Alexander Coppock is Assistant Professor of Political Science and a resident fellow of the Institution for Social Policy Studies and Center for the Study of American Politics. He received his Ph. D. in political science from Columbia University (2016). His principal research interest lies in political persuasion and its implications for the malleability of public opinion in the context of elections. His interests extend beyond persuasion to the design and analysis of randomized experiments.
Ana L. De La O, Assistant Professor of Political Science, is also affiliated with the MacMillan Center for International and Area Studies and the Institution of Social and Policy Studies. She earned her Ph.D. from the Massachusetts Institute of Technology. Her research interests include causes and consequences of redistribution, politics of public goods provision, effects of anti-poverty programs on the political behavior of recipients in developing countries and the use of field experimental research methods.
Angele Delevoye is a Ph.D. student in Political Science with research interests in public policy, American Politics and quantitative methods. Her current research agenda focuses on policy innovations, the role expertise and scientific evidence play in them, and how and whether new forms of institutional arrangements can contribute. Prior to joining Yale, Angele worked for the French Treasury in the United States, following American economic and financial developments for the French Government and focusing on financial regulation, budgetary, fiscal and health issues.
Matthew Denney is a Ph.D. student in Political Science at Yale University. His research focuses on race and criminal justice in the United States, including crime policy in the 1930s, the application of political theory to race and policing, and the relationship between churches and police in black and Latino communities. He is working (with Adam Thal) through the Policy Lab at ISPS to study the effects of liberal arts in prison. Prior to graduate school, Matt received a B.A. in Political Science from Wheaton College (IL).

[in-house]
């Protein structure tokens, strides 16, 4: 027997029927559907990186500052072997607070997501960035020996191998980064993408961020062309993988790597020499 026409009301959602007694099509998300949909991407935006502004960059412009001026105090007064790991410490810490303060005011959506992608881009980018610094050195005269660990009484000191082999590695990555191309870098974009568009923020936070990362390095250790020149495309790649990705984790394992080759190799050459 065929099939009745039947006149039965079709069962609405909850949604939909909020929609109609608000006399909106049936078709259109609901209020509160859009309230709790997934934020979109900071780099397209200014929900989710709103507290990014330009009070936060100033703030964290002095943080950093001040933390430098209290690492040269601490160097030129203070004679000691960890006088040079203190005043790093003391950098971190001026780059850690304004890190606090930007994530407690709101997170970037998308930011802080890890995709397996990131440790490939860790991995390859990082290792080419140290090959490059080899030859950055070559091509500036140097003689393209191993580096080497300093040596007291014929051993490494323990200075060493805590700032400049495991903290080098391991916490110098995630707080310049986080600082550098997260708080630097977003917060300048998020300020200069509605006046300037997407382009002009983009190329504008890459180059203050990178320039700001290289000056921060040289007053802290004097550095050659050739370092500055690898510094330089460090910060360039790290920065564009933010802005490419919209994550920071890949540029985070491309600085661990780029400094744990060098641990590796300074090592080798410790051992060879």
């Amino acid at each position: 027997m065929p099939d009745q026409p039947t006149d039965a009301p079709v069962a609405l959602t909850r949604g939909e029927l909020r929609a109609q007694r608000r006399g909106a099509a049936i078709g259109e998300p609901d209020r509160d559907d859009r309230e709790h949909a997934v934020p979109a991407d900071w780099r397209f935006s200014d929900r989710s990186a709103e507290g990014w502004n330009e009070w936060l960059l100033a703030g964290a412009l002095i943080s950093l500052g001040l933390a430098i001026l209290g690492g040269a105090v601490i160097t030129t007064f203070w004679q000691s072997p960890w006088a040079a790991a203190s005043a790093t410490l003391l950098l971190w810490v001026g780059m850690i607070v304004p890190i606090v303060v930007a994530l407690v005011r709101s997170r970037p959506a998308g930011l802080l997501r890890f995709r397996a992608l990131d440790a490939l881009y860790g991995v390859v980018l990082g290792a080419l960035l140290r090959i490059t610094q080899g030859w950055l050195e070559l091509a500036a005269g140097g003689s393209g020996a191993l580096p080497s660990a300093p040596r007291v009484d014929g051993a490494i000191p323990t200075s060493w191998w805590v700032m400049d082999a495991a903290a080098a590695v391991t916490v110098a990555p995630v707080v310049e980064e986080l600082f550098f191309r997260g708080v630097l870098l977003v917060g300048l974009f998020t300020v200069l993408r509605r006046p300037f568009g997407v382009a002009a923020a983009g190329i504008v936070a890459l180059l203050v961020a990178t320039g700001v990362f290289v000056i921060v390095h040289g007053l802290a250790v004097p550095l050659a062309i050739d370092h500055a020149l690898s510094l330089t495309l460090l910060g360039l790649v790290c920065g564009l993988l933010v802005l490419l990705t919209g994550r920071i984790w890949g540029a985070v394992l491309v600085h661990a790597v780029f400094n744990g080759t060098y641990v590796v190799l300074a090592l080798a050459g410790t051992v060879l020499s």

Kalisha Dessources Figures is a PhD student in Sociology at Yale University, and a Dean’s Emerging Scholar at the Graduate School of Arts and Science. Her research interests lie at the intersection of race and gender, urban poverty, and social policy, with specific focus on the ways in which the education and justice systems produce inequality for youth of color.
Rachel Diaz is currently conducting research with Zack Cooper, the director of Health Policy at Yale’s Institution for Social and Policy Studies. Her research mainly focuses on claims analysis in the ambulance services industry to determine how ambulance provider ownership impacts billing practices and provider behavior. Rachel hopes to offer a window into the pricing of sectors with inelastic demand, and seeks to better understand whether market forces are applicable to a sector as quintessential as the U.S. ambulance industry.
My work centers around issues of social power and social relations, both between groups and between individuals. I explore both conscious (explicit) and unconscious (implicit) influences on how people think about, feel about, and behave toward others based on group membership. I continue to conduct research on aversive racism, a contemporary subtle form of prejudice, and on techniques for reducing conscious and unconscious biases.
Office Location: 31 Hillhouse Avenue, Room 109
Stella FitzGerald is a sophomore majoring in American Studies with a Concentration in Politics and American Communities. Stella’s policy and advocacy focii are sex trafficking legislation, income inequality, NYC tenant protection rights, and criminal justice reform. At Yale, Stella is a legislative researcher as a member of the Yale Undergraduate Prison Project’s Advocacy Team, and is tracking state by state Use of Force regulations for the pending report “Mapping Use of Force Policies in U.S.